Finally we went into HSBC here with our ID cards and opened an account instantly. We moved some money over and are now on first-name terms with the bank manager.
We bought the car, are getting some issues sorted in the apartment, and are even getting our Maltese driving licences. That was an interesting challenge. Both of us have non-EU licences, and thought our UK licences were lost or out of date. They told us we would have to go to driving school (maybe I need to, but definitely not my “better” half, having both driven all over the world!) and take a theory and practical test. No way!
So we called DVLA, got a “certificate of entitlement”, and hotfooted it back down to Transport Malta offices, after several calls and emails to a very helpful person. We handed him our certificate (which arrived from the UK in one week). We’ve now got a letter saying our application is being approved, and hope to have a licence in our hot little mitts soon!
We’ve even had the doctor experience! The husband had to go and get a re-evaluation from a doctor for his problem and get some medication. First visit to the Mosta clinic was OK. He took the queuing system number, found out who had the number before and waited for nearly an hour. Doc. did the question and answer bit and referred him to another doctor. A month later, husband got to see a “specialist”, but not the one he needed. However, the “specialist” made an appointment for the relevant tests. A couple of weeks later those were done.
Another appointment with the same “specialist” who told husband he had no need to be “cut open” (as the Panamanian docs wanted!); just take half the meds the Panamanians prescribed and all would be well. So off goes the husband a happy little camper…forgetting to ask for the application for the free meds card thingy!! Another appointment is then required and, maybe, in a few weeks that will be sorted. But we cannot complain, it was all free!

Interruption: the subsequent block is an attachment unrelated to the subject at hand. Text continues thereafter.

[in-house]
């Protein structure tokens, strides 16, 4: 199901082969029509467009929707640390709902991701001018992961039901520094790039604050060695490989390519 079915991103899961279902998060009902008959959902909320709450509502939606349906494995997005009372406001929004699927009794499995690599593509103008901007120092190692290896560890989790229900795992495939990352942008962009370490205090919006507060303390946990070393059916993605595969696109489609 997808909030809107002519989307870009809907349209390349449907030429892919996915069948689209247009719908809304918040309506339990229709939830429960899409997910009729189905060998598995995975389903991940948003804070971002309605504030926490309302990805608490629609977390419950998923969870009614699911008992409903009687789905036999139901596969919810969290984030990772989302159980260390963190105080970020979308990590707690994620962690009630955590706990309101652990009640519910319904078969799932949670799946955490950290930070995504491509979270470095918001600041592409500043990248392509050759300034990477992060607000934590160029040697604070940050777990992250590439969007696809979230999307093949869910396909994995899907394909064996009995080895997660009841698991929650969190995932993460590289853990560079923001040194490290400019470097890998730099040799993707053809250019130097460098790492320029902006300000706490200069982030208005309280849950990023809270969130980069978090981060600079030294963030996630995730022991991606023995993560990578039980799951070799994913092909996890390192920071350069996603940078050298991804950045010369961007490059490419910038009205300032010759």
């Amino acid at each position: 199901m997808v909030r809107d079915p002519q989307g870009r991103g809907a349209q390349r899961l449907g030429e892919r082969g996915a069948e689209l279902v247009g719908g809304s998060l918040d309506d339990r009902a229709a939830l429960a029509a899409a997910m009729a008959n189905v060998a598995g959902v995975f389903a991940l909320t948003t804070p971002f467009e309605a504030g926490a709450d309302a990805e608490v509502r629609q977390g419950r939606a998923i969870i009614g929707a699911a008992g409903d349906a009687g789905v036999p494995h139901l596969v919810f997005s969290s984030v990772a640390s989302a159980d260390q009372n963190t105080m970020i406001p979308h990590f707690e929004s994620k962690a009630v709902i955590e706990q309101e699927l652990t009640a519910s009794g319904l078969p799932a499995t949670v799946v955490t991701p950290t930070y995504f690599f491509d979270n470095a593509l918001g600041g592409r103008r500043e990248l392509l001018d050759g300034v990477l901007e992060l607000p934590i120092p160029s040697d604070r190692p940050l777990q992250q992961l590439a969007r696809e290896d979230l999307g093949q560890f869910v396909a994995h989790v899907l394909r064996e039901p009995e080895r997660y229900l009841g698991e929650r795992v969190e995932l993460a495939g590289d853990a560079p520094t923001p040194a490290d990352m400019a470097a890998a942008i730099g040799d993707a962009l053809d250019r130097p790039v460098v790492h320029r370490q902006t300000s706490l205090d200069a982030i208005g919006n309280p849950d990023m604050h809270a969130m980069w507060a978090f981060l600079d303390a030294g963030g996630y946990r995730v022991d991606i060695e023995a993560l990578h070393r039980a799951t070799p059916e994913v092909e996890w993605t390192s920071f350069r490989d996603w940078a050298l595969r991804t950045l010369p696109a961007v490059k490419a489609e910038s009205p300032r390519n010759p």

OK, so I hear you ask, “How’s Malta so far?” We love it: warts, cold and all. We’ve been overdosing on food and goodies we haven’t had for many years, going to concerts and the theatre, taking in all the beautiful sights, walking and eating ice cream by the sea (only when the sun’s out). The only big complaint we have at the moment is the cold indoors. No matter how many layers I have on, how close I’m to the gas fire, how tight I cuddle my hot water bottle, I just cannot get warm indoors! Only when I’m under my quilt in bed! Oh. I nearly forgot… and my single-size electric blanket is on.
As an avid reader, Talmaone (Dee) became fascinated with her mother's writings - fifty-plus short stories and four books - and set herself the challenge of transcribing and editing them for publication, and to blog about the process. Inspired by the number of talented authors she came into contact with, she subsequently decided to make her blog a place for readers, authors, writers and anyone interested to meet, share and discuss. http://bookread-mumswritings.blogspot.com/